Hercules Review

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Having completed all (but one) of his legendary labours and built up a mythical reputation as a superhuman demi-god, Hercules (Johnson) works as a roving mercenary alongside a motley bunch of merry men (and one woman). But when is hired by Lord Cotys of Thrace (Hurt) to take on an army of deadly marauders, things get problematic.


Based on the graphic novel by Steve Moore, Brett Ratner’s Hercules (boy, we love typing those three words) aims to show us the real Greek hero: the man rather than the demi-god, the truth rather than the legend. Yet this is no grim, gritty, ‘Nolanized’ rethink of the popular ancient myth. Of course it isn’t. This is Brett Ratner’s Hercules. And you know what? It’s way more fun than shovelling divine-cattle dung.

Speaking of which, it begins with, and pivots around, a great in-joke. Any scene featuring an obviously CG monster (hydra, giant boar, burly lion) is revealed as being bullshit. Made-up. As any audience member would expect from watching The Rock take on an obviously CG monster. It’s a neat, expectation-undercutting visual trick that we’re pretty sure is deliberate. Those Twelve Labours? Flagrantly embellished, to increase our hero’s currency as a hired sword (well, club). Meanwhile, until the final act at least (and aside from the occasional wide- or aerial shot), Hercules’ battles are impressively practical: good ol’ fashioned human-on-human rough-housing with only minor digital augmentation. Ratner keeps it real. (Well, mostly.)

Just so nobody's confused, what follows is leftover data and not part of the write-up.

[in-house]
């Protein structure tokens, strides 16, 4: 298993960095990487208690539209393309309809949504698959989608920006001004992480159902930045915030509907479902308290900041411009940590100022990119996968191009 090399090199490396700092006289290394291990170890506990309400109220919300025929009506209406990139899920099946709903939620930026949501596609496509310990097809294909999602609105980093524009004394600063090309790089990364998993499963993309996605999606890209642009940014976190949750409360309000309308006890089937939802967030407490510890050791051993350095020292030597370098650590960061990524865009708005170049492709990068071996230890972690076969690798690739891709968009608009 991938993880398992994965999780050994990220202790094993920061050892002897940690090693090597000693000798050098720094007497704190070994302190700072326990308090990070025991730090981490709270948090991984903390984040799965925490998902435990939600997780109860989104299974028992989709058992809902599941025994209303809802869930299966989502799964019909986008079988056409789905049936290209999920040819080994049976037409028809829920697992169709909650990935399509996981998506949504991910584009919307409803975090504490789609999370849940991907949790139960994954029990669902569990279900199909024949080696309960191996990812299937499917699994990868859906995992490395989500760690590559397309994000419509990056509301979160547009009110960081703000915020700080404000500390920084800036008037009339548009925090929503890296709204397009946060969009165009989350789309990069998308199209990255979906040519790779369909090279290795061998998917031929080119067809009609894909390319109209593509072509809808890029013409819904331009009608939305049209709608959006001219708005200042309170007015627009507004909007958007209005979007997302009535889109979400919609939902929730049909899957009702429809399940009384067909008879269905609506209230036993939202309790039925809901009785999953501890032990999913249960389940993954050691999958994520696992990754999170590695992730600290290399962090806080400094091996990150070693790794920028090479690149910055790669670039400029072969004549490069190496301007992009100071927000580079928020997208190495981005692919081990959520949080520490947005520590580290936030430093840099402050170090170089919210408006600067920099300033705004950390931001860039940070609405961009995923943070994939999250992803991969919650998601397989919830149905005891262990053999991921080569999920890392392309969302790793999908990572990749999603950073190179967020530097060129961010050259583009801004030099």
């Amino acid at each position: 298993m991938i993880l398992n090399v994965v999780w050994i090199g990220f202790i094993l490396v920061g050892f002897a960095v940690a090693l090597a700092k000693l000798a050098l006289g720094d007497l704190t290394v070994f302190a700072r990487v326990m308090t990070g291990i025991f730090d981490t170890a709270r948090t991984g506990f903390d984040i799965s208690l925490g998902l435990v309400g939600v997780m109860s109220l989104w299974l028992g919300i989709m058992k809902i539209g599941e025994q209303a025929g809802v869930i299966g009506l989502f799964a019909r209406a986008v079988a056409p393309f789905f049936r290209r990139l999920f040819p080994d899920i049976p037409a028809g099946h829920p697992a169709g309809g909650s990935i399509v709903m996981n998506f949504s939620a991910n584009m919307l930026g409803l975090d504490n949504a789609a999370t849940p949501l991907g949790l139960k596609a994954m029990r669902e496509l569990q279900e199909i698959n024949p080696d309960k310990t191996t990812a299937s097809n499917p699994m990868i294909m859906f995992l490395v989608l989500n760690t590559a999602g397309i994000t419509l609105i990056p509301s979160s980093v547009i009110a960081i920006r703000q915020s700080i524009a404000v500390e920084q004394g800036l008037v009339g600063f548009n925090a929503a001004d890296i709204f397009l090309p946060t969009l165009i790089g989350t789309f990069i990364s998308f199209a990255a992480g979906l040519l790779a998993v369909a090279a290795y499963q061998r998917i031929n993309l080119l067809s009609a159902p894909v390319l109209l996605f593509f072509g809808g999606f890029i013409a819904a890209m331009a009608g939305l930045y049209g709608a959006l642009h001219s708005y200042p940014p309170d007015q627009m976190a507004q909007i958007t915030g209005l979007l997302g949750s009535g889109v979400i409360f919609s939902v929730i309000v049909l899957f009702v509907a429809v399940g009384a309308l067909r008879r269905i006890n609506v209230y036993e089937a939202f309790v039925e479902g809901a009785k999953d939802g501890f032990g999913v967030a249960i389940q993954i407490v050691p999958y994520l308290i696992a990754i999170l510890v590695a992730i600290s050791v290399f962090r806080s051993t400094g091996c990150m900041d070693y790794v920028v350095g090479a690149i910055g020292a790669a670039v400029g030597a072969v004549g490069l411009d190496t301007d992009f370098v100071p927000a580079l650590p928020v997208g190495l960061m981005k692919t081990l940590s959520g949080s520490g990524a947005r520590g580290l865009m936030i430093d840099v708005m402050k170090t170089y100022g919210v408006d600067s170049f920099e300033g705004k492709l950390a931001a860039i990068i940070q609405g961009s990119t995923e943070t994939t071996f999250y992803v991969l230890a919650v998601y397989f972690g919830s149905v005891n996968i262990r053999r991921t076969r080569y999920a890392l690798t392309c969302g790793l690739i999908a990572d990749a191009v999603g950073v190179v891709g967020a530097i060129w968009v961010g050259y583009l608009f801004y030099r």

Despite loping around in the Steve Reeves-superplus form of Dwayne Johnson, this Hercules ain’t Olympian. He couldn’t achieve nearly as much without his pals, a Mythnificent Seven (minus one), if you will. And they’re a fun crew to hang with, including Rufus Sewell’s knife-throwing Autolycus and his dry asides; Ingrid Bolsø Berdal’s Amazon archeress Atalanta — aka Legolass; and Ian McShane serving up succulent ham on a giant-spear kebab as the amusingly precognitive old-timer Amphiaraus. There is also Aksel Hennie from Headhunters as a mute berserker. He’s not The Rock, but he rocks.

The surprising thing is that Johnson himself is the dourest of this lot, having to suffer throughout those ever-inevitable inner demons. It’s a shame we’re not seeing him do the loud, braggart version of Hercules who was so much fun in Jason And The Argonauts. Still, Ratner’s a savvy enough showman to gift him a few brilliant zingers. Our favourite? “Fucking centaurs.”

Pushing the 12A rating as far as it can, this is brisk, brutal, silly (in a good way) pulp entertainment, whose clunky exposition and continuity errors can be easily forgiven. Harder to swallow is the way it lets its own central conceit down during a blandly OTT and muscle-headed final blast. Still, while it may not be Conan The Barbarian (1982), it’s certainly far superior to Conan The Barbarian (2011).

With Hercules, Brett Ratner and Dwayne Johnson are out to entertain you — no more, no less. And that is just what they do.